Meconium androgens are correlated with ASD-related phenotypic traits in early childhood in a familial enriched risk cohort

Dina Terloyeva, Alexander J. Frey, Bo Y. Park, Elizabeth M. Kauffman, Leny Mathew, Anna Bostwick, Erika L. Varner, Brian K. Lee, Lisa A. Croen, Margaret D. Fallin, Irva Hertz-Picciotto, Craig J. Newschaffer, Kristen Lyall, Nathaniel W. Snyder

Research output: Contribution to journalArticlepeer-review

Abstract

Background: Prenatal exposure to increased androgens has been suggested as a risk factor for autism spectrum disorder (ASD). This hypothesis has been examined by measurement of steroids in amniotic fluid, cord blood, saliva, and blood with mixed results. Methods: To provide an orthogonal measure of fetal exposure, this study used meconium, the first stool of a newborn, to measure prenatal androgen exposure from infants in the Early Autism Risk Longitudinal Investigation (EARLI). EARLI is a familial-enriched risk cohort that enrolled pregnant mothers who already had a child with an ASD diagnosis. In the younger child, we investigated the association between meconium unconjugated (u) and total (t) concentrations of major androgens testosterone (T), dehydroepiandrosterone (DHEA), and androstenedione (A4), and ASD-related traits at 12 and 36 months of age. Traits were measured at 12 months with Autism Observation Scale for Infants (AOSI) and at 36 months with total score on the Social Responsiveness Scale (SRS). One hundred and seventy children had meconium and AOSI, 140 had meconium and SRS, and 137 had meconium and both AOSI and SRS. Results: Separate robust linear regressions between each of the log-transformed androgens and log-transformed SRS scores revealed three-way interaction between sex of the child, sex of the proband, and testosterone concentration. In the adjusted analyses, t-T, u-A4, and u-DHEA (P ≤ 0.01) were positively associated with AOSI scores, while u-T (P = 0.004) and u-DHEA (P = 0.007) were positively associated with SRS total score among females with female probands (n = 10). Additionally, higher concentrations of u-T (P = 0.01) and t-T (P = 0.01) predicted higher SRS total score in males with male probands (n = 63). Limitations Since we explored three-way interactions, this resulted in a limited sample size for some analyses. This study was from an enriched-risk cohort which may limit generalizability, and this study used ASD-assessment scales as outcomes instead of diagnostic categories. Additionally, the novel use of meconium in this study limits the ability to compare the results in this cohort to others due to the paucity of research on meconium. Conclusions: This study supports the utility of meconium for studies of endogenous fetal metabolism and suggests the sex of older siblings with autism should be considered as a biological variable in relevant studies.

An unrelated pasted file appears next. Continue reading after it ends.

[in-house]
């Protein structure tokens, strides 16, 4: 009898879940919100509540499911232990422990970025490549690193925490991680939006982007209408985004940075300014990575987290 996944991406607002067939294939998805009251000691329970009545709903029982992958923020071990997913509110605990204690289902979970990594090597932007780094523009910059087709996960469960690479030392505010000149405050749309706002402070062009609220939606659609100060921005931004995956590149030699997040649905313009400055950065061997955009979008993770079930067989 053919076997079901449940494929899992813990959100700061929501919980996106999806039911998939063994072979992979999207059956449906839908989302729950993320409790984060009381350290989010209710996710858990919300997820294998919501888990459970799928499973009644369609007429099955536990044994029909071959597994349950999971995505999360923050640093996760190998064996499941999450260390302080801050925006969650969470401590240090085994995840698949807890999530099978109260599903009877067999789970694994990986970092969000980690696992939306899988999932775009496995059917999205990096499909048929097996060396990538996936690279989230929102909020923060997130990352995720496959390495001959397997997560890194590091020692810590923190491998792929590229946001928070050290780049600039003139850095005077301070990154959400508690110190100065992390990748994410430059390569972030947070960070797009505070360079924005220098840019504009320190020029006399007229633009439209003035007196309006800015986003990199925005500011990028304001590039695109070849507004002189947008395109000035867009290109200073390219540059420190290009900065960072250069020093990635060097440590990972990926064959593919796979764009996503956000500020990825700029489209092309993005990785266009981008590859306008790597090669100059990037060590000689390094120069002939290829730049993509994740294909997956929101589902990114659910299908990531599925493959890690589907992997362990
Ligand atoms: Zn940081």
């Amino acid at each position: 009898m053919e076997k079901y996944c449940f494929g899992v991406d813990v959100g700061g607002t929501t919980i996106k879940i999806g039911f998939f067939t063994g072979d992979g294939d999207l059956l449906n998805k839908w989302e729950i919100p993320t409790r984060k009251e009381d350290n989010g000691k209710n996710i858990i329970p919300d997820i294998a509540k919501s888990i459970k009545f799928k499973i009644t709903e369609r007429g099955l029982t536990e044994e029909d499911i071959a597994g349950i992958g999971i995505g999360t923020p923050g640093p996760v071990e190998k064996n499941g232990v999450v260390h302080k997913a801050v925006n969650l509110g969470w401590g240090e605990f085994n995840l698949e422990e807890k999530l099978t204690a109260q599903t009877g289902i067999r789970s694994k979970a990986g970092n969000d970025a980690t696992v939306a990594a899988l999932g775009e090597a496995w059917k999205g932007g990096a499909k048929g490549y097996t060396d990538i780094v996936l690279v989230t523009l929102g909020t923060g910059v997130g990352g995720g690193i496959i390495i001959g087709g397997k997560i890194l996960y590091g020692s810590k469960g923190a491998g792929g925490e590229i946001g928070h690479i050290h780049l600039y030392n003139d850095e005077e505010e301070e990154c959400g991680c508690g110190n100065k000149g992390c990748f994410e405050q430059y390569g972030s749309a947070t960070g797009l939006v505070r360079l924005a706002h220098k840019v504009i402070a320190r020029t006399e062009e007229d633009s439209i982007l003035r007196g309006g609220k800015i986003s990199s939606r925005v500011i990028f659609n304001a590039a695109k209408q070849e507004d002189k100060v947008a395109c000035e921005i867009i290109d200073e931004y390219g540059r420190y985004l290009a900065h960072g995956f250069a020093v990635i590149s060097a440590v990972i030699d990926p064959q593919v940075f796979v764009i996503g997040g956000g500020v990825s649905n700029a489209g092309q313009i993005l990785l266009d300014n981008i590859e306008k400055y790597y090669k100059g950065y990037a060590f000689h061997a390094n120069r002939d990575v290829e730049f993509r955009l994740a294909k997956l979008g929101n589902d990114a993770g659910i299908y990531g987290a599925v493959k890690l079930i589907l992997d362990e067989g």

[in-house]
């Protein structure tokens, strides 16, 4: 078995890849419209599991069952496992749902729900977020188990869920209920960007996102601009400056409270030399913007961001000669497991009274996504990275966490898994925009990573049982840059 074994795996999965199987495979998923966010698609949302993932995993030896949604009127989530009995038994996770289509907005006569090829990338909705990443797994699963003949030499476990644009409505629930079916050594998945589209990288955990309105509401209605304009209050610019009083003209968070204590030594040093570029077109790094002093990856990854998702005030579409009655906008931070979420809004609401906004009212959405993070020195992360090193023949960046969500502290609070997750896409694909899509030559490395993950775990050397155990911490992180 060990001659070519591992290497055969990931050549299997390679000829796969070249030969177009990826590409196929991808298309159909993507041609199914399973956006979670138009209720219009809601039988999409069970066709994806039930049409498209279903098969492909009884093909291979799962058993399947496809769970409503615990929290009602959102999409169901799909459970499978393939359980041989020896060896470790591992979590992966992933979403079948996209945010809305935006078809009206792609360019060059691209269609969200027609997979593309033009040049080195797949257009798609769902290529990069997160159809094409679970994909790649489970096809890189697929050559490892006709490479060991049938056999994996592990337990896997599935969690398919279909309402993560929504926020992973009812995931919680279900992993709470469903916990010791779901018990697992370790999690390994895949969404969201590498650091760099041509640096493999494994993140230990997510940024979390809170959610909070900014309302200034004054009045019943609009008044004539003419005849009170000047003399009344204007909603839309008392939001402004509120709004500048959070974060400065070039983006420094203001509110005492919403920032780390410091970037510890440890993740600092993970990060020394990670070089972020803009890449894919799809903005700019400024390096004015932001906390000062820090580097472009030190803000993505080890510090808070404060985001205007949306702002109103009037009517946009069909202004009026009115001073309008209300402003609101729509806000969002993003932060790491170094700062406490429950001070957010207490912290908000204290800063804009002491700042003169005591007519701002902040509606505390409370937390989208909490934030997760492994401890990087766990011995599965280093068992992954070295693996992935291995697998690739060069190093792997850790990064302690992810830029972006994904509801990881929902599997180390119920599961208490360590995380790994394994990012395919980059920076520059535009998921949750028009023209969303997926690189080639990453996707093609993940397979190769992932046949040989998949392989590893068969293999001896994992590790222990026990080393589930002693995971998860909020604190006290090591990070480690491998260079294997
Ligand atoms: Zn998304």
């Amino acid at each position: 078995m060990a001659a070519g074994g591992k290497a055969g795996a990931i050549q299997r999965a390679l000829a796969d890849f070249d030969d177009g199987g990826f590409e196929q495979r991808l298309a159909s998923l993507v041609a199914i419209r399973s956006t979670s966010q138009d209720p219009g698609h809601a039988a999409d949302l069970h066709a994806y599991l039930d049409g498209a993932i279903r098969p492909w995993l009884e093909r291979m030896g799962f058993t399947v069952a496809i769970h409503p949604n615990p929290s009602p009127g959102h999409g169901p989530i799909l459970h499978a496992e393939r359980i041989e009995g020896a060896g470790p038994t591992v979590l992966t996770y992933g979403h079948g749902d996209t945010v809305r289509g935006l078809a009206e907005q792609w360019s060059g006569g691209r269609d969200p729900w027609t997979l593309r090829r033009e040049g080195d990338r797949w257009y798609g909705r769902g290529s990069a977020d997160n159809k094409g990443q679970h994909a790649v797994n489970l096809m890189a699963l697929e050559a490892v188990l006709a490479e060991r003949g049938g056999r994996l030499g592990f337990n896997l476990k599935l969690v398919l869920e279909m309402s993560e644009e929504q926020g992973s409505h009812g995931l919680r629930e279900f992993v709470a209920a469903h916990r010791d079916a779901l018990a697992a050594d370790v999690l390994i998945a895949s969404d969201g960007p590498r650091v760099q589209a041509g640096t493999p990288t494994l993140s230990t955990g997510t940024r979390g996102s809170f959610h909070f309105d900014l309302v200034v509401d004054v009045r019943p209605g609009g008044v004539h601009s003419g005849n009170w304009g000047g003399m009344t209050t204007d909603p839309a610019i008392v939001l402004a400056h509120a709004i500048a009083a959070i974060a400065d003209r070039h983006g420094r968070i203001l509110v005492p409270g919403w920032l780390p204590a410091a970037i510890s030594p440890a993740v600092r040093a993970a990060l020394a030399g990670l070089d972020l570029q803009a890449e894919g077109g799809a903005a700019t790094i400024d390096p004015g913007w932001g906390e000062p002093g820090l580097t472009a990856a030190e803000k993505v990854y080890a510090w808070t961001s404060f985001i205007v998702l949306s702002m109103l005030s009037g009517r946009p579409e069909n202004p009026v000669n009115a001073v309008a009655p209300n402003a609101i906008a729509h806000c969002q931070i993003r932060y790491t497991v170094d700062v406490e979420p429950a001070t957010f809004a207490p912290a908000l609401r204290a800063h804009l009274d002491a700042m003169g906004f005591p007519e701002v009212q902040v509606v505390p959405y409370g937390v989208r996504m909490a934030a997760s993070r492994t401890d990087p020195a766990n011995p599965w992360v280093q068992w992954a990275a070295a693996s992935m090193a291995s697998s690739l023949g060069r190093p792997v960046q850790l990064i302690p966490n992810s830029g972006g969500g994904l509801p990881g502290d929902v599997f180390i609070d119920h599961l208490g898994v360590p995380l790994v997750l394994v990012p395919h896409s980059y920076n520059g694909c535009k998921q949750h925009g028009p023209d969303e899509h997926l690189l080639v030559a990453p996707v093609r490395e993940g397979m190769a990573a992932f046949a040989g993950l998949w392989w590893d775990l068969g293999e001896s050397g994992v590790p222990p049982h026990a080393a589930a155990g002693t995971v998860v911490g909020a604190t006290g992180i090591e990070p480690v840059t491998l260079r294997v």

Original languageEnglish (US)
Article number93
JournalMolecular Autism
Volume11
Issue number1
DOIs
StatePublished - Dec 2020

Keywords

  • Androgen
  • Autism-related traits
  • Meconium
  • Prenatal exposure
  • Sex difference
  • Sibling

ASJC Scopus subject areas

  • Molecular Biology
  • Developmental Neuroscience
  • Developmental Biology
  • Psychiatry and Mental health

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